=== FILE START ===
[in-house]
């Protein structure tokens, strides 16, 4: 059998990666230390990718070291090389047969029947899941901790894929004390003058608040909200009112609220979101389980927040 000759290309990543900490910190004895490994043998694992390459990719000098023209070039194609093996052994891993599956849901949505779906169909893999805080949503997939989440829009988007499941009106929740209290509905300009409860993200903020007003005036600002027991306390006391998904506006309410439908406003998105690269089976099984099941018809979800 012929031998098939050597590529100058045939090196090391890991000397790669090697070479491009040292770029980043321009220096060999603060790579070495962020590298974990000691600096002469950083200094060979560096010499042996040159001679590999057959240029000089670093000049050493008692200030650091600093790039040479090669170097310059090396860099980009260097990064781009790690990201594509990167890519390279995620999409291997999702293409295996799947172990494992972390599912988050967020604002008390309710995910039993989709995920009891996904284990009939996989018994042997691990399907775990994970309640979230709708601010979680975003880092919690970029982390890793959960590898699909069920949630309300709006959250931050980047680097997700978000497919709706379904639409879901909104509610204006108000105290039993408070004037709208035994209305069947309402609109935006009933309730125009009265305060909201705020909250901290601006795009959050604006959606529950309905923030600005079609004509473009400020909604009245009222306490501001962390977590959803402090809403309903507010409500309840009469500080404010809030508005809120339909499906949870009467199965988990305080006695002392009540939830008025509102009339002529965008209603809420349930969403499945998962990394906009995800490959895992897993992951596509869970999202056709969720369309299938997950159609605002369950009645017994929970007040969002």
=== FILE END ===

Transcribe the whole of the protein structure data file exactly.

[in-house]
């Protein structure tokens, strides 16, 4: 059998990666230390990718070291090389047969029947899941901790894929004390003058608040909200009112609220979101389980927040 000759290309990543900490910190004895490994043998694992390459990719000098023209070039194609093996052994891993599956849901949505779906169909893999805080949503997939989440829009988007499941009106929740209290509905300009409860993200903020007003005036600002027991306390006391998904506006309410439908406003998105690269089976099984099941018809979800 012929031998098939050597590529100058045939090196090391890991000397790669090697070479491009040292770029980043321009220096060999603060790579070495962020590298974990000691600096002469950083200094060979560096010499042996040159001679590999057959240029000089670093000049050493008692200030650091600093790039040479090669170097310059090396860099980009260097990064781009790690990201594509990167890519390279995620999409291997999702293409295996799947172990494992972390599912988050967020604002008390309710995910039993989709995920009891996904284990009939996989018994042997691990399907775990994970309640979230709708601010979680975003880092919690970029982390890793959960590898699909069920949630309300709006959250931050980047680097997700978000497919709706379904639409879901909104509610204006108000105290039993408070004037709208035994209305069947309402609109935006009933309730125009009265305060909201705020909250901290601006795009959050604006959606529950309905923030600005079609004509473009400020909604009245009222306490501001962390977590959803402090809403309903507010409500309840009469500080404010809030508005809120339909499906949870009467199965988990305080006695002392009540939830008025509102009339002529965008209603809420349930969403499945998962990394906009995800490959895992897993992951596509869970999202056709969720369309299938997950159609605002369950009645017994929970007040969002």